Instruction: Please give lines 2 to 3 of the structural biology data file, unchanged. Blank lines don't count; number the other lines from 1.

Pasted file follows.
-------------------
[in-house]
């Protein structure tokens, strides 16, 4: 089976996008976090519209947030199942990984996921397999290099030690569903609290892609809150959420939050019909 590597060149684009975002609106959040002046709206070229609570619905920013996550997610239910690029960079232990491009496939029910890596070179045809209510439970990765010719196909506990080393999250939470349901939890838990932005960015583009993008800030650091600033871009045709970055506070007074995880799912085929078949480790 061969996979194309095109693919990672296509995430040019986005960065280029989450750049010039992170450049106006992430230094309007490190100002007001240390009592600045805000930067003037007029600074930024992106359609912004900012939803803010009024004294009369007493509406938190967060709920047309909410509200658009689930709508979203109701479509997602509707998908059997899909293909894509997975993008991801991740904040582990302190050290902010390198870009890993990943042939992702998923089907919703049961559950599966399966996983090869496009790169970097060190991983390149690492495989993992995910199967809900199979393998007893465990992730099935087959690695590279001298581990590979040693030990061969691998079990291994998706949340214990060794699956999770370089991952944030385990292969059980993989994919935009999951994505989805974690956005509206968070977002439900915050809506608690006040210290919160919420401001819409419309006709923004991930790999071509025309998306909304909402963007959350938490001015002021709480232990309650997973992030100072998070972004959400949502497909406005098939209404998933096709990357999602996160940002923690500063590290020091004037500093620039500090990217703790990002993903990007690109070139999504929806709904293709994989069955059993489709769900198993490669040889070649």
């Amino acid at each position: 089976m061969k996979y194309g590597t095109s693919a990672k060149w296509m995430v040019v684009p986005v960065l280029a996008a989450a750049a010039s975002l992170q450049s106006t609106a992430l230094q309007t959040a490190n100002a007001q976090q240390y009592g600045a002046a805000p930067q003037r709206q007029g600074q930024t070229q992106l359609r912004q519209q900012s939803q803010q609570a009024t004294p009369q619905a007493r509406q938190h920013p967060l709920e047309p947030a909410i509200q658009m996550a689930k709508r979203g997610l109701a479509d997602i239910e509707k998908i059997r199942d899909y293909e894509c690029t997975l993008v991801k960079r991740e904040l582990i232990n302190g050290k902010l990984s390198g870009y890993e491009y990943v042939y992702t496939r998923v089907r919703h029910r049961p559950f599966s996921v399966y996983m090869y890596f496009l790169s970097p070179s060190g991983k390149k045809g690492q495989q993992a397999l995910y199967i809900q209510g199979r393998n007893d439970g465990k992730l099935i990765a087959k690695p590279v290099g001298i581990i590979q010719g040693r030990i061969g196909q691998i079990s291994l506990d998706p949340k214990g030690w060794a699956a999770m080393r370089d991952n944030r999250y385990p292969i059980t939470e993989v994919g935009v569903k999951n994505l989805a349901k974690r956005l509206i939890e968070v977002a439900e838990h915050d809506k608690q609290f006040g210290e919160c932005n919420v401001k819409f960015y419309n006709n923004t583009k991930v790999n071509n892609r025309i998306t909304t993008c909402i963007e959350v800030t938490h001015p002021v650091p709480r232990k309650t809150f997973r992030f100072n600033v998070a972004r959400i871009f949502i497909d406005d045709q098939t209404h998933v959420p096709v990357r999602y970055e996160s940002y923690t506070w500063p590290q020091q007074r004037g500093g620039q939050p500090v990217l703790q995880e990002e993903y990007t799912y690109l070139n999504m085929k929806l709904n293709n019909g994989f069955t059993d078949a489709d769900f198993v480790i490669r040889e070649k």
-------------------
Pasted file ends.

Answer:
């Protein structure tokens, strides 16, 4: 089976996008976090519209947030199942990984996921397999290099030690569903609290892609809150959420939050019909 590597060149684009975002609106959040002046709206070229609570619905920013996550997610239910690029960079232990491009496939029910890596070179045809209510439970990765010719196909506990080393999250939470349901939890838990932005960015583009993008800030650091600033871009045709970055506070007074995880799912085929078949480790 061969996979194309095109693919990672296509995430040019986005960065280029989450750049010039992170450049106006992430230094309007490190100002007001240390009592600045805000930067003037007029600074930024992106359609912004900012939803803010009024004294009369007493509406938190967060709920047309909410509200658009689930709508979203109701479509997602509707998908059997899909293909894509997975993008991801991740904040582990302190050290902010390198870009890993990943042939992702998923089907919703049961559950599966399966996983090869496009790169970097060190991983390149690492495989993992995910199967809900199979393998007893465990992730099935087959690695590279001298581990590979040693030990061969691998079990291994998706949340214990060794699956999770370089991952944030385990292969059980993989994919935009999951994505989805974690956005509206968070977002439900915050809506608690006040210290919160919420401001819409419309006709923004991930790999071509025309998306909304909402963007959350938490001015002021709480232990309650997973992030100072998070972004959400949502497909406005098939209404998933096709990357999602996160940002923690500063590290020091004037500093620039500090990217703790990002993903990007690109070139999504929806709904293709994989069955059993489709769900198993490669040889070649």
């Amino acid at each position: 089976m061969k996979y194309g590597t095109s693919a990672k060149w296509m995430v040019v684009p986005v960065l280029a996008a989450a750049a010039s975002l992170q450049s106006t609106a992430l230094q309007t959040a490190n100002a007001q976090q240390y009592g600045a002046a805000p930067q003037r709206q007029g600074q930024t070229q992106l359609r912004q519209q900012s939803q803010q609570a009024t004294p009369q619905a007493r509406q938190h920013p967060l709920e047309p947030a909410i509200q658009m996550a689930k709508r979203g997610l109701a479509d997602i239910e509707k998908i059997r199942d899909y293909e894509c690029t997975l993008v991801k960079r991740e904040l582990i232990n302190g050290k902010l990984s390198g870009y890993e491009y990943v042939y992702t496939r998923v089907r919703h029910r049961p559950f599966s996921v399966y996983m090869y890596f496009l790169s970097p070179s060190g991983k390149k045809g690492q495989q993992a397999l995910y199967i809900q209510g199979r393998n007893d439970g465990k992730l099935i990765a087959k690695p590279v290099g001298i581990i590979q010719g040693r030990i061969g196909q691998i079990s291994l506990d998706p949340k214990g030690w060794a699956a999770m080393r370089d991952n944030r999250y385990p292969i059980t939470e993989v994919g935009v569903k999951n994505l989805a349901k974690r956005l509206i939890e968070v977002a439900e838990h915050d809506k608690q609290f006040g210290e919160c932005n919420v401001k819409f960015y419309n006709n923004t583009k991930v790999n071509n892609r025309i998306t909304t993008c909402i963007e959350v800030t938490h001015p002021v650091p709480r232990k309650t809150f997973r992030f100072n600033v998070a972004r959400i871009f949502i497909d406005d045709q098939t209404h998933v959420p096709v990357r999602y970055e996160s940002y923690t506070w500063p590290q020091q007074r004037g500093g620039q939050p500090v990217l703790q995880e990002e993903y990007t799912y690109l070139n999504m085929k929806l709904n293709n019909g994989f069955t059993d078949a489709d769900f198993v480790i490669r040889e070649k």